Grant
Agency: European Commission | Branch: FP7 | Program: CP-IP | Phase: HEALTH-2011.2.2.1-2 | Award Amount: 24.91M | Year: 2012

The goal of this proposal (INMiND) is to carry out collaborative research on molecular mechanisms that link neuroinflammation with neurodegeneration in order to identify novel biological targets for activated microglia, which may serve for both diagnostic and therapeutic purposes, and to translate this knowledge into the clinic. The general objectives of INMiND are: (i) to identify novel mechanisms of regulation and function of microglia under various conditions (inflammatory stimuli; neurodegenerative and -regenerative model systems); (ii) to identify and implement new targets for activated microglia, which may serve for diagnostic (imaging) and therapeutic purposes; (iii) to design new molecular probes (tracers) for these novel targets and to implement and validate them in in vivo model systems and patients; (iv) to image and quantify modulated microglia activity in patients undergoing immune therapy for cognitive impairment and relate findings to clinical outcome. Within INMiND we bring together a group of excellent scientists with a proven background in efficiently accomplishing common scientific goals (FP6 project DiMI, www.dimi.eu), who belong to highly complementary fields of research (from genome-oriented to imaging scientists and clinicians), and who are dedicated to formulate novel image-guided therapeutic strategies for neuroinflammation related neurodegenerative diseases. The strength of this proposal is that, across Europe, it will coordinate research and training activities related to neuroinflammation, neurodegeneration/-regeneration and imaging with special emphasis on translating basic mechanisms into clinical applications that will provide health benefits for our aging population. With its intellectual excellence and its crucial mass the INMiND consortium will play a major role in the European Research Area and will gain European leadership in the creation of new image-guided therapy paradigms in patients with neurodegenerative diseases.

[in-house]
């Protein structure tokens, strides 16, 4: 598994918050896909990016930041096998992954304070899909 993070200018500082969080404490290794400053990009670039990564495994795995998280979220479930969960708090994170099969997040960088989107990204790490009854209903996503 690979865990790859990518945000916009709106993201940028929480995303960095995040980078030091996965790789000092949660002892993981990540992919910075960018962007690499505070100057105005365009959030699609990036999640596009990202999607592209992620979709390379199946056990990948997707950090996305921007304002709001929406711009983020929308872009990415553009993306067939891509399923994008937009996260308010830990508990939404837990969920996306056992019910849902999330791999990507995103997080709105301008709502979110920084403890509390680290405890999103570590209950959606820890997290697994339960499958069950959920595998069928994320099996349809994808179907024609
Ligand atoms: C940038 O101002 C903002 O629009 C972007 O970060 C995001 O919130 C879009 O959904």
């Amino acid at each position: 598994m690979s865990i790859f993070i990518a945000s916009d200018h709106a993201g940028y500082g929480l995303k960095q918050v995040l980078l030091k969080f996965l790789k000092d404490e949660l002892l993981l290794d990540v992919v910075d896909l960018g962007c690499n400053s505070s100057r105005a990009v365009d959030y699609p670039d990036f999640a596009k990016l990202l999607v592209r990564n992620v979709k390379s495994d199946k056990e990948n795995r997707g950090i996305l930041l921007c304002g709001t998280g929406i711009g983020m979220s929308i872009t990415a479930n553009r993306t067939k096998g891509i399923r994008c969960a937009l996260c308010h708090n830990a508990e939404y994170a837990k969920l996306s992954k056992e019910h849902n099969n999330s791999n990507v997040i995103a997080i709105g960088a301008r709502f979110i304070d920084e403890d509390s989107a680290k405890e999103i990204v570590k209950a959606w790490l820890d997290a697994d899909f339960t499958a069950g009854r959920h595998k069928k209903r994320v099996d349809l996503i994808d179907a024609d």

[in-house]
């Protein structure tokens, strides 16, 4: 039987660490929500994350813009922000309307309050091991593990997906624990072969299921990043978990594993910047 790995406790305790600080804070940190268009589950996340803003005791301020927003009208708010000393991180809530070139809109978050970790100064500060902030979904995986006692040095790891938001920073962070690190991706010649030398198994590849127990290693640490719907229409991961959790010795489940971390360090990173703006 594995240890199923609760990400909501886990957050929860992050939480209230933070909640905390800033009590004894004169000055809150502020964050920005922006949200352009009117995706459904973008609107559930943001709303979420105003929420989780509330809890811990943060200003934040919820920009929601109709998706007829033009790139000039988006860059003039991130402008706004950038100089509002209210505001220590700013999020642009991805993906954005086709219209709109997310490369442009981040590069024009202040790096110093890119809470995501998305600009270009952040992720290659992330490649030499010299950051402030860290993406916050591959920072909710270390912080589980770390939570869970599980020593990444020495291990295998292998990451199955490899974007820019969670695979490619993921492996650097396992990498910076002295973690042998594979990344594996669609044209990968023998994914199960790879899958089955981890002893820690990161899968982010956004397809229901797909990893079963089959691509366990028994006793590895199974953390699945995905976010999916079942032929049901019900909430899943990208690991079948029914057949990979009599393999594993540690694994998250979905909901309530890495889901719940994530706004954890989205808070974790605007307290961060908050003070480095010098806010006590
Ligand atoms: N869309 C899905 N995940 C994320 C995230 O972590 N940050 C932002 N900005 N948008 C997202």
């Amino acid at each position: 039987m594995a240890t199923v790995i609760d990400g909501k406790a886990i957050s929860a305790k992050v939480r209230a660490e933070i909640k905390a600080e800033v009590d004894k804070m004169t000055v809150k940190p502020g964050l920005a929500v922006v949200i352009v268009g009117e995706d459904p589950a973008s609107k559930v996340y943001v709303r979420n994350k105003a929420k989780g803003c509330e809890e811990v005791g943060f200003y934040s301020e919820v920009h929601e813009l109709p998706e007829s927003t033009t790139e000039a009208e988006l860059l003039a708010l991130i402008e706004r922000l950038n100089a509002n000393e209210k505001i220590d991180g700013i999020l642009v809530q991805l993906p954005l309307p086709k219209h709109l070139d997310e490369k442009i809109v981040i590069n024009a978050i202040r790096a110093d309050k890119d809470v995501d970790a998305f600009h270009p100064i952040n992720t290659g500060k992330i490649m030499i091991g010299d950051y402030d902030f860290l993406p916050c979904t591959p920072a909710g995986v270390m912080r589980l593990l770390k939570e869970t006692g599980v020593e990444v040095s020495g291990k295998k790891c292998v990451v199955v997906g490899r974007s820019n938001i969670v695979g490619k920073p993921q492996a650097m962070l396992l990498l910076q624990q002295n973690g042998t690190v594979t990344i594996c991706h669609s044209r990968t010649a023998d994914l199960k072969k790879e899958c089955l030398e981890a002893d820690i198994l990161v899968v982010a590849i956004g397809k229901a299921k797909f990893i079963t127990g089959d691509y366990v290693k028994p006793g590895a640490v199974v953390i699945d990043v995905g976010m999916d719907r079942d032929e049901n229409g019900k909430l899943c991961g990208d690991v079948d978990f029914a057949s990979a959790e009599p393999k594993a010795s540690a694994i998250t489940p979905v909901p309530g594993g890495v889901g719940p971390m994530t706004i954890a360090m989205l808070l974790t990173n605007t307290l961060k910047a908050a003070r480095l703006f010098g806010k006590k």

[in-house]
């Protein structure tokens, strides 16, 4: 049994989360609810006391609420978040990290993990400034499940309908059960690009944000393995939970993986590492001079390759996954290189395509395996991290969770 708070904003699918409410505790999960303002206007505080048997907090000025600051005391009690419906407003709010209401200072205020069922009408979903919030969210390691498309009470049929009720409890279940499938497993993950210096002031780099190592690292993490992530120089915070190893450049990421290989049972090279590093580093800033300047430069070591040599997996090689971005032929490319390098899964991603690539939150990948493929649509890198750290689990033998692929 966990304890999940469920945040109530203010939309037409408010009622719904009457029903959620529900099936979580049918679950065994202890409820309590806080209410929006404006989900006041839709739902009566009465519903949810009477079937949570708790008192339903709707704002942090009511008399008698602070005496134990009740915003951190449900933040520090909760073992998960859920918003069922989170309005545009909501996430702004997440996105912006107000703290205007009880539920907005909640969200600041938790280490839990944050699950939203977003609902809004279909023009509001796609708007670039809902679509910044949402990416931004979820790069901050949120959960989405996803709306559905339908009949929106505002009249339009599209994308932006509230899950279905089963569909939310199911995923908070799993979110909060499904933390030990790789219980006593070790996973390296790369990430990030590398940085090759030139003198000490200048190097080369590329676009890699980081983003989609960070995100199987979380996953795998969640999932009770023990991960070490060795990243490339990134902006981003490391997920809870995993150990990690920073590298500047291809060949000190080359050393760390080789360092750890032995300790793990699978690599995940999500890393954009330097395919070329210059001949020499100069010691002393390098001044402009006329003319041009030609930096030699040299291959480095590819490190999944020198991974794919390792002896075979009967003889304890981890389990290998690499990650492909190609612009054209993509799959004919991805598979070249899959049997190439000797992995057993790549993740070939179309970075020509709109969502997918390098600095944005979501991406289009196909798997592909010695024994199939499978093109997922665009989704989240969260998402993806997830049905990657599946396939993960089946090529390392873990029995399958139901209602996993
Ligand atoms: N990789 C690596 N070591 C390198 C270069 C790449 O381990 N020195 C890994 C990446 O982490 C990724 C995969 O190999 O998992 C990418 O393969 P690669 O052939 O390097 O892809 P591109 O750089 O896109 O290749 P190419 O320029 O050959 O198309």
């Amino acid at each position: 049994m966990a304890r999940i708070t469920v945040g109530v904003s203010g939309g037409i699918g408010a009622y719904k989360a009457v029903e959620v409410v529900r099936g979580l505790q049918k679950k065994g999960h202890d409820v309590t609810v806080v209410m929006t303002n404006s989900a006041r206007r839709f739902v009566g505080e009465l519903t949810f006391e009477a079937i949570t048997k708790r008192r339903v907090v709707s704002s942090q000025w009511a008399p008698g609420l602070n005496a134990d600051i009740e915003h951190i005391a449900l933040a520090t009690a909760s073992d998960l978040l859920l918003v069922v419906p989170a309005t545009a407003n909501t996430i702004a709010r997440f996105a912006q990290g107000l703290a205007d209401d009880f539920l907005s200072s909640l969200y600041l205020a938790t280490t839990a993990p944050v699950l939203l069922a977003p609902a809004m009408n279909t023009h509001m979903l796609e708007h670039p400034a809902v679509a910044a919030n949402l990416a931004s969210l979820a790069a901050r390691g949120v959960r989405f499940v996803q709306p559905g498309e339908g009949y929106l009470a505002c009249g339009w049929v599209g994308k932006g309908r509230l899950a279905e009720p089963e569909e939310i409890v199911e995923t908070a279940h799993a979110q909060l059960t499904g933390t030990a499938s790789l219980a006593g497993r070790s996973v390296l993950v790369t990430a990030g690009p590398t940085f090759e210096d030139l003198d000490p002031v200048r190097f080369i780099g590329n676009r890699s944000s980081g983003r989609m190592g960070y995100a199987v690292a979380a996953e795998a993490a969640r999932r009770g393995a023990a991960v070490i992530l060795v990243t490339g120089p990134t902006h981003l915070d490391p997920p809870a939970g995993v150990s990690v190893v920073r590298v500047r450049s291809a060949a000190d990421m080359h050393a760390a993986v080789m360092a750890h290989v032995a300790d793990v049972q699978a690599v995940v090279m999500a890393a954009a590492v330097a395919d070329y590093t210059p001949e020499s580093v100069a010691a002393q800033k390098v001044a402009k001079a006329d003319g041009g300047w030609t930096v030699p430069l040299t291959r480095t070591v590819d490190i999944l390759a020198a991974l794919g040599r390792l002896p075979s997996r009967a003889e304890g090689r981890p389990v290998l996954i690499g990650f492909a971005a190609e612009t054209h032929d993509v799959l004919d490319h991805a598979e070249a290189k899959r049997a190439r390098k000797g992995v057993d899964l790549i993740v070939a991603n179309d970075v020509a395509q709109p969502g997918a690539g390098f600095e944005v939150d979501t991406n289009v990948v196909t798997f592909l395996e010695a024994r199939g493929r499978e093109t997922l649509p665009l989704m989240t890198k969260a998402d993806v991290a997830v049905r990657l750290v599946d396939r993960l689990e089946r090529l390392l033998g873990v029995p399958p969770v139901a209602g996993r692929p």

Grant
Agency: European Commission | Branch: FP7 | Program: MC-ITN | Phase: FP7-PEOPLE-2013-ITN | Award Amount: 4.19M | Year: 2014

Knee Osteoarthritis (KOA) is the most common chronic musculoskeletal disorder, currently affecting over 8 million people within the EU, for which currently no cure is available. Adverse biomechanics, affected through some of the major health issues of our time (ageing, obesity, sedentary lifestyle) lie at the heart of the disease. The research theme of the KNEEMO ITN is towards targeted and tailored interventions for KOA, and focuses on identifying the right patients for the right treatment at the right time. Research areas include anatomy, musculoskeletal modelling, prevention and early identification of patients, epidemiology, biomechanical mechanisms, and intervention studies. The KNEEMO training programme combines existing best practices from consortium members and is designed to equip researchers with skills and knowledge specific to the research field (KOA anatomy, pathology and disease mechanisms, musculoskeletal modelling, functional assessment, KOA interventions), generic research skills (epidemiology, methodology, statistics, clinimetrics, ethics), and complementary training (entrepreneurship, project management, product development, intellectual property issues). At the individual level, training will be provided through direct research project supervision and intersectoral exchange visits and secondments. At the network level, regular workshops, courses, and summer schools will be scheduled. Additionally, web-based seminars will be provided and a social media virtual learning environment will be available for continuous supervision, peer-support and expert help. Dissemination and outreach activities will also be undertaken to showcase project results and to communicate with both the scientific community and the general public to promote the importance of research and to raise public awareness of the Marie Curie Actions.


Slattery D.A.,University of Regensburg | Hillerer K.M.,Paracelsus Medical University
Frontiers in Neuroendocrinology | Year: 2016

The peripartum period represents a time during which all mammalian species undergo substantial physiological and behavioural changes, which prepare the female for the demands of motherhood. In addition to behavioural and physiological alterations, numerous brain regions, such as the medial prefrontal cortex, olfactory bulb, medial amygdala and hippocampus are subject to substantial peripartum-associated neuronal, dendritic and synaptic plasticity. These changes, which are temporally- and spatially-distinct, are strongly influenced by gonadal and adrenal hormones, such as estrogen and cortisol/corticosterone, which undergo dramatic fluctuations across this period. In this review, we describe our current knowledge regarding these plasticity changes and describe how stress affects such normal adaptations. Finally, we discuss the mechanisms potentially underlying these neuronal, dendritic and synaptic changes and their functional relevance for the mother and her offspring. © 2016 Elsevier Inc.